The first requirement is usually that you have to be 18 years of age (check your state law to learn what the official age is in your state) or have graduated from high school. You’ll likely need a copy of your official transcripts, as well as your SAT or ACT scores. While test scores may be necessary, most community colleges don’t require that they be super-high, so you don’t have to stress out over that. Some community colleges have an open-door admissions policy, which means you can get in as long as you’ve already graduated from high school, meaning you can skip the ACT/SAT.
You’re also very likely to be required to submit some type of financial information indicating how you intend to pay for your classes. This information usually goes to the school’s financial aid office, which helps you determine if you’re eligible for any type of financial assistance. For federal financial aid, financial aid applications typically do require some personal information, including a U.S. Social Security number to prove you’re a citizen, if you’re applying as a national resident seeking financial assistance. Community college students often need help paying for college, so this is a very common request and not something to stress over.
Are There Additional Admissions Requirements?
Of course, the main thing you have to keep in mind is that each community college has different requirements, and their admissions office has all the details you need to make sure you don’t forget or overlook anything important. It can be difficult for new students to keep track of everything they need to do to qualify for, apply to, pay for, and enroll at a particular community college, but Admissions is there to help make it a lot easier for you. Again, check with them early because high school juniors (and even sophomores) can learn about proactive, early steps that make it easier for them to apply to the school once they’re ready to do so.
Some of the additional requirements some community colleges request can include:
- Certain medical tests, such as a COVID-19 or tuberculosis test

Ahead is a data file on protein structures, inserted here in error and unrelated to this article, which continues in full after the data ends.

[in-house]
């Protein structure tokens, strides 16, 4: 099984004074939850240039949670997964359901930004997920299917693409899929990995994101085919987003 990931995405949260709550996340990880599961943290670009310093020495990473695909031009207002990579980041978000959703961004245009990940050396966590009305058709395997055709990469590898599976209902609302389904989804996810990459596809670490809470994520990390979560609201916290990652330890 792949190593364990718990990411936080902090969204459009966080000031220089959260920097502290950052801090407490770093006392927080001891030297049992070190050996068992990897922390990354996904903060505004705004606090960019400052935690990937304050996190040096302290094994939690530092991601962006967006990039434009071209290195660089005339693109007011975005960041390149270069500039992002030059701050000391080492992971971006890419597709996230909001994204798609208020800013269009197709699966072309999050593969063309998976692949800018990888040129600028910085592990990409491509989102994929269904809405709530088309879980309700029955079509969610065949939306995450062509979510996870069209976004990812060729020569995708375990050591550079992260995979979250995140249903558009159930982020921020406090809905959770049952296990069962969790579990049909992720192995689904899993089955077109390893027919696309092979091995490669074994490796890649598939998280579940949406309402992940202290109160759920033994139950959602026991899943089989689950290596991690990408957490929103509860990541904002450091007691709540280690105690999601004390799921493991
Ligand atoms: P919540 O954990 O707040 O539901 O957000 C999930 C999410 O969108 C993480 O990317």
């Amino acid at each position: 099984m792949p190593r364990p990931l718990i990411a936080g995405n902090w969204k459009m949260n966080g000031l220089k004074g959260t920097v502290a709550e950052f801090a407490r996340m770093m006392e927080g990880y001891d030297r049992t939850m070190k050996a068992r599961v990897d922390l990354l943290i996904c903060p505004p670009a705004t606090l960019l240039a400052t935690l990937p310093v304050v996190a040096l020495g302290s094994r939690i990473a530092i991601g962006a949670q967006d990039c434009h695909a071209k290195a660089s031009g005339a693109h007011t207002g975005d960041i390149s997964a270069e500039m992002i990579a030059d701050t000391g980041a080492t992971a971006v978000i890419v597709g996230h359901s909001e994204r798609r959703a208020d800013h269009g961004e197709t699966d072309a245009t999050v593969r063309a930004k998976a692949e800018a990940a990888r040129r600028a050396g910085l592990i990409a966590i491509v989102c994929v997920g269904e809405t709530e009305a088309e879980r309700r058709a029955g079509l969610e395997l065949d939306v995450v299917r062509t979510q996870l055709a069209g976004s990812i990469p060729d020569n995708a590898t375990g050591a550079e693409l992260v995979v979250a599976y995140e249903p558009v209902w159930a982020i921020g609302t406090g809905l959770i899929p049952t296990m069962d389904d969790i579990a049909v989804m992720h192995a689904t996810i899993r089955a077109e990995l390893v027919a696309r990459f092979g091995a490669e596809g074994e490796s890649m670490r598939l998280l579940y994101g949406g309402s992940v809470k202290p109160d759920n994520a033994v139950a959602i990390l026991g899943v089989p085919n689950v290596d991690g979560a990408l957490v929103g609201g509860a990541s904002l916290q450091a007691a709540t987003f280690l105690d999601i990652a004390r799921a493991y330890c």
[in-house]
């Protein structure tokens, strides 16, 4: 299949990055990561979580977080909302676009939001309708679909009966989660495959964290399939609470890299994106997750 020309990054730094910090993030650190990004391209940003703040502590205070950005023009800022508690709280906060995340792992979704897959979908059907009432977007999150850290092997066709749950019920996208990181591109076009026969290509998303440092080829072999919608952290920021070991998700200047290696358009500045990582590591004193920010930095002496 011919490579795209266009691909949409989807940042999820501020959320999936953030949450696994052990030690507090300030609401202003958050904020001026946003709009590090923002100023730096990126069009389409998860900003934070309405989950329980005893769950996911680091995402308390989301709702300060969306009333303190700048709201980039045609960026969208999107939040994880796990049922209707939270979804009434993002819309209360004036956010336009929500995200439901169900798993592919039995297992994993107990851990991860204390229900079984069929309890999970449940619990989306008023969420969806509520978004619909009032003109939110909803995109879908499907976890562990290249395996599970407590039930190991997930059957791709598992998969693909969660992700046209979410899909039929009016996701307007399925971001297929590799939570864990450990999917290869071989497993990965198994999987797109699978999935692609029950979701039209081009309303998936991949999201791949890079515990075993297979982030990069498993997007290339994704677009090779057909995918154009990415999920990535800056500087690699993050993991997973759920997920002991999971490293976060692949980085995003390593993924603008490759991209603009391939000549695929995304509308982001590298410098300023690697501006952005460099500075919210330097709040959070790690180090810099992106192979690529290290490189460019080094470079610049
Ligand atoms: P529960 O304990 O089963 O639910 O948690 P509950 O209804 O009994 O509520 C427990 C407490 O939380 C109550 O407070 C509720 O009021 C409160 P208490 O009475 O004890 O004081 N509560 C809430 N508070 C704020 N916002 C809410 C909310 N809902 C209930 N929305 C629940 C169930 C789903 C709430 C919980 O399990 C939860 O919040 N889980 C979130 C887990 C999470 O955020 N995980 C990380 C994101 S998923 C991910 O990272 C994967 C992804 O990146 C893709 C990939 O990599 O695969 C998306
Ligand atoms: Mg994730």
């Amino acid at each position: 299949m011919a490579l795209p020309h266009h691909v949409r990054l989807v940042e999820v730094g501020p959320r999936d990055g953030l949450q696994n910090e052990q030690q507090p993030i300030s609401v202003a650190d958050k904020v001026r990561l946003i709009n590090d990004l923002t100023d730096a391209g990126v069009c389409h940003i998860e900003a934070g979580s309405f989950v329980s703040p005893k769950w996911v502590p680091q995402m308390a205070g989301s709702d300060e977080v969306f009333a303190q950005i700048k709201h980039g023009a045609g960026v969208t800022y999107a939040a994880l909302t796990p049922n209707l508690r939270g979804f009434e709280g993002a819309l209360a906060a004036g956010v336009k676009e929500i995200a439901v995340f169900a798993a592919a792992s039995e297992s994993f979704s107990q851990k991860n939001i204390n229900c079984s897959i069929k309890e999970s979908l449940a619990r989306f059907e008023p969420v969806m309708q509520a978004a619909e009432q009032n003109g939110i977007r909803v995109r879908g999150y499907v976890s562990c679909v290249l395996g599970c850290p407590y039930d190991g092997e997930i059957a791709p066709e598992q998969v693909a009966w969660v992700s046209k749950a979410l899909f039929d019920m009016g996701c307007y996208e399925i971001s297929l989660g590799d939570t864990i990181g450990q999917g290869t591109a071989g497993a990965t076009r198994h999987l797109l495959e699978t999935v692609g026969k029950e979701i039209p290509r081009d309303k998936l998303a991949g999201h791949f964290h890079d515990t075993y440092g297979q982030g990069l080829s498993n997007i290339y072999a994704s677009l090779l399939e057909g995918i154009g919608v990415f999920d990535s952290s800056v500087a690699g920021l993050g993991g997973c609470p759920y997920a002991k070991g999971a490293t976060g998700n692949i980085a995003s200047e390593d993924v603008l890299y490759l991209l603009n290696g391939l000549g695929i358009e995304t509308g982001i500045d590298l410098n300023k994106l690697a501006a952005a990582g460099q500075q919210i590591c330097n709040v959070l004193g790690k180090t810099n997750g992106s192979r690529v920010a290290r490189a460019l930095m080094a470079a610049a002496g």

- A personal essay that allows the school to get to know you better
- A physical or medical exam
- Additional early assessment tests or placement testing
Since each college is different, the community college you choose may have requirements not listed here, which is why it is recommended that you check with them as early on as possible. The sooner you find out what they need from you, the sooner you’ll be able to prepare those items and submit them to the school.
Preparation Is Key
When you feel prepared for getting into community college, it’s a great feeling. Starting in your sophomore year learning what their requirements are is a smart idea. Even though many community colleges don’t require that you take certain courses while you’re still in high school, it’s still a good idea to take challenging classes so that you’re better prepared for college. The academic advisor at your high school can help you decide the best classes to take.
As a general rule, you’ll need the following to get into community college:
- An application form, which you can usually fill out online
- Your educational credentials, which include official high school transcripts (translated into English if you’re an international student)
- Test results for applicable tests, including ACT/SAT, TOEFL, and anything else needed to analyze your English language ability
- Other documents required by that particular school, which can include vaccination record, proof of health insurance, passport or visa, and/or financial information